Short of filing a lawsuit, you can try to mediate the dispute with them - contact your local bar association and request referrals to mediators, a third party neutral can often help you reach a mutually agreeable resolution. Use the bar association's referrals to contact a mediator or two, the mediator will then contact the other party to set up a mediation session, and you can go from there - hopefully resulting in a formal or written settlement agreement, and save yourself the time and expense of litigation.

Customer: replied 1 year ago.
Hello William B. Esq.,Do you feel we have a valid complaint, and our rights have been violated regarding the Landlord/Property Management Agent inspection/s in regards ***** ***** being denied our right to attend the inspection with the Landlord?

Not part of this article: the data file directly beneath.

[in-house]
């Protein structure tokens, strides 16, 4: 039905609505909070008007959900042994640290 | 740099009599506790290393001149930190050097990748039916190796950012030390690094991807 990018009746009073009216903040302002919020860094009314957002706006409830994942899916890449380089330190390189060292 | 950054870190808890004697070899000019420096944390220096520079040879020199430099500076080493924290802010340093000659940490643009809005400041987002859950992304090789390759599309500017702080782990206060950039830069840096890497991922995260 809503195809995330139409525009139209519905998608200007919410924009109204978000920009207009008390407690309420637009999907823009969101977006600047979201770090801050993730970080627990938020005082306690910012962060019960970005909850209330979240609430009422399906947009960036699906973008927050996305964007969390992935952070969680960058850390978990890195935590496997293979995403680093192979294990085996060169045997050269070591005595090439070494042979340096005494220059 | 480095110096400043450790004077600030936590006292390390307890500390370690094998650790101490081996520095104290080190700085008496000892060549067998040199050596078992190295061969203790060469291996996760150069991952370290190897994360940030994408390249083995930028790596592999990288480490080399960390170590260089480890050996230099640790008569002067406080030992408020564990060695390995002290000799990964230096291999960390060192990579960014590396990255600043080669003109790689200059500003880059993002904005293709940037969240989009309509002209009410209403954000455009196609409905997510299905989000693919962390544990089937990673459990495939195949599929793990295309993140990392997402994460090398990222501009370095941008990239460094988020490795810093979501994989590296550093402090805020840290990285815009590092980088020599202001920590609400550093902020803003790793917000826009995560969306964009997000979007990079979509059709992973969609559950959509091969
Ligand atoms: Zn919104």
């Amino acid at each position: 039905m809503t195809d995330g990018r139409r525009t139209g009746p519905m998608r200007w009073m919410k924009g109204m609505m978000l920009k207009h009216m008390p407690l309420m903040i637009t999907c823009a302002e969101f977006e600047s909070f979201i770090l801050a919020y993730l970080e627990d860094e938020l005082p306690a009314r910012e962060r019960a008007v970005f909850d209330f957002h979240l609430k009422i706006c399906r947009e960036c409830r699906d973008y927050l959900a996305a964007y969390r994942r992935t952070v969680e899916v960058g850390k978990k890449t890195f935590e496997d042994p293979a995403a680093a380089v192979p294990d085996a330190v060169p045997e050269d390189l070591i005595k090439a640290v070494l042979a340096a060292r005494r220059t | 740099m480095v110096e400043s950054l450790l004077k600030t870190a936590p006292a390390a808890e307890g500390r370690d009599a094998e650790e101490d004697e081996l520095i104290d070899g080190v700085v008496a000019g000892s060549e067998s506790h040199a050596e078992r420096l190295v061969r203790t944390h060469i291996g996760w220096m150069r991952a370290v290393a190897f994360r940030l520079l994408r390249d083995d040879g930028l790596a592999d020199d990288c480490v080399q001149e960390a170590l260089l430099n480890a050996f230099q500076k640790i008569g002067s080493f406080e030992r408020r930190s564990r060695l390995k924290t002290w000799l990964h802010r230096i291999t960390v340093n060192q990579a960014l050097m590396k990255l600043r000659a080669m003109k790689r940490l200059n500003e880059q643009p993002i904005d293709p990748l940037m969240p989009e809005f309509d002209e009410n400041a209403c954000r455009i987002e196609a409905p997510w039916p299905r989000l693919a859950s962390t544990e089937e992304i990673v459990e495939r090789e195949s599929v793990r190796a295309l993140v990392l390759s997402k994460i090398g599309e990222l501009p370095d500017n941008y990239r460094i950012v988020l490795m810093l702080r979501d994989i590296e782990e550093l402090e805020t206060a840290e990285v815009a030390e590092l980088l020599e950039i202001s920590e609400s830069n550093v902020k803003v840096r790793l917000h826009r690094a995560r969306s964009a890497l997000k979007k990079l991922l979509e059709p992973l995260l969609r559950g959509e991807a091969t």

Expert:  CalAttorney2 replied 1 year ago.

I believe that the landlord failed to provide you a mandatory inspection.

However, the court is going to focus on the substantive issues (the actual withholding and damage claims).

Based on what you have posted, it is pretty obvious that the landlord is using your deposit to finance their remodel (this kind of abusive withholding is not novel). While the court will certainly look at the failure to provide you an inspection as part of their analysis, the focus of the claim is going to be on the substantive issues as opposed to the inspection issue.